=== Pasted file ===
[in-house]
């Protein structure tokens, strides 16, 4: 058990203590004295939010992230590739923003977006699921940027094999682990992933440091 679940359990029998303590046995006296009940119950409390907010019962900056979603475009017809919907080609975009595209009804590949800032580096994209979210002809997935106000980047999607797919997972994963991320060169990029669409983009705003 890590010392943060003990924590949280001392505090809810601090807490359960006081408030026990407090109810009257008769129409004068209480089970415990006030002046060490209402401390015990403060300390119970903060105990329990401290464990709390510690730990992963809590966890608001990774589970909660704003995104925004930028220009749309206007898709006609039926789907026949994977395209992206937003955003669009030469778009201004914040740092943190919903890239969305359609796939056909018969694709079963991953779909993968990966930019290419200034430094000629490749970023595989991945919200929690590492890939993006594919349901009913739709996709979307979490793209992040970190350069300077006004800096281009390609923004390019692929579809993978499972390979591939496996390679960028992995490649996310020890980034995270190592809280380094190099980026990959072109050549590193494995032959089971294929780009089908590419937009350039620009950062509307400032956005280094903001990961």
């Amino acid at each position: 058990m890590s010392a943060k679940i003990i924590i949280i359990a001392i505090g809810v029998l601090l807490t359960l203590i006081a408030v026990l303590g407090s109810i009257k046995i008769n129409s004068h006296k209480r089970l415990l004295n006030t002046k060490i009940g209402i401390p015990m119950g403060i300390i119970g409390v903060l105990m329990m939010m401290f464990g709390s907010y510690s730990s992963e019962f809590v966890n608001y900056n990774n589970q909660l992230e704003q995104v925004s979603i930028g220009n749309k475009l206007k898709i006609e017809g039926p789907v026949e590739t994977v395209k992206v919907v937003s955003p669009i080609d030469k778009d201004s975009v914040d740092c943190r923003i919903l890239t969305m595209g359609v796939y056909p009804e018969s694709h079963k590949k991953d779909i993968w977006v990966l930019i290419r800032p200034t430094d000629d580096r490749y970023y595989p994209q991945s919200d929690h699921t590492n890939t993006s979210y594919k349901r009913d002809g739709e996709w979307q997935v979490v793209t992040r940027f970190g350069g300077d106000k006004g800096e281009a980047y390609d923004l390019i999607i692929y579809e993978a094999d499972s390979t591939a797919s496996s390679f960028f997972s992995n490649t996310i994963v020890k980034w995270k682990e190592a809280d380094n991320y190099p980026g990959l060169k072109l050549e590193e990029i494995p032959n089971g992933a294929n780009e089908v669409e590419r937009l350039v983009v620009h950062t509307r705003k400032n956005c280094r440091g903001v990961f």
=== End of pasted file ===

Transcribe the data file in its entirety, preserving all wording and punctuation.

[in-house]
């Protein structure tokens, strides 16, 4: 058990203590004295939010992230590739923003977006699921940027094999682990992933440091 679940359990029998303590046995006296009940119950409390907010019962900056979603475009017809919907080609975009595209009804590949800032580096994209979210002809997935106000980047999607797919997972994963991320060169990029669409983009705003 890590010392943060003990924590949280001392505090809810601090807490359960006081408030026990407090109810009257008769129409004068209480089970415990006030002046060490209402401390015990403060300390119970903060105990329990401290464990709390510690730990992963809590966890608001990774589970909660704003995104925004930028220009749309206007898709006609039926789907026949994977395209992206937003955003669009030469778009201004914040740092943190919903890239969305359609796939056909018969694709079963991953779909993968990966930019290419200034430094000629490749970023595989991945919200929690590492890939993006594919349901009913739709996709979307979490793209992040970190350069300077006004800096281009390609923004390019692929579809993978499972390979591939496996390679960028992995490649996310020890980034995270190592809280380094190099980026990959072109050549590193494995032959089971294929780009089908590419937009350039620009950062509307400032956005280094903001990961």
């Amino acid at each position: 058990m890590s010392a943060k679940i003990i924590i949280i359990a001392i505090g809810v029998l601090l807490t359960l203590i006081a408030v026990l303590g407090s109810i009257k046995i008769n129409s004068h006296k209480r089970l415990l004295n006030t002046k060490i009940g209402i401390p015990m119950g403060i300390i119970g409390v903060l105990m329990m939010m401290f464990g709390s907010y510690s730990s992963e019962f809590v966890n608001y900056n990774n589970q909660l992230e704003q995104v925004s979603i930028g220009n749309k475009l206007k898709i006609e017809g039926p789907v026949e590739t994977v395209k992206v919907v937003s955003p669009i080609d030469k778009d201004s975009v914040d740092c943190r923003i919903l890239t969305m595209g359609v796939y056909p009804e018969s694709h079963k590949k991953d779909i993968w977006v990966l930019i290419r800032p200034t430094d000629d580096r490749y970023y595989p994209q991945s919200d929690h699921t590492n890939t993006s979210y594919k349901r009913d002809g739709e996709w979307q997935v979490v793209t992040r940027f970190g350069g300077d106000k006004g800096e281009a980047y390609d923004l390019i999607i692929y579809e993978a094999d499972s390979t591939a797919s496996s390679f960028f997972s992995n490649t996310i994963v020890k980034w995270k682990e190592a809280d380094n991320y190099p980026g990959l060169k072109l050549e590193e990029i494995p032959n089971g992933a294929n780009e089908v669409e590419r937009l350039v983009v620009h950062t509307r705003k400032n956005c280094r440091g903001v990961f």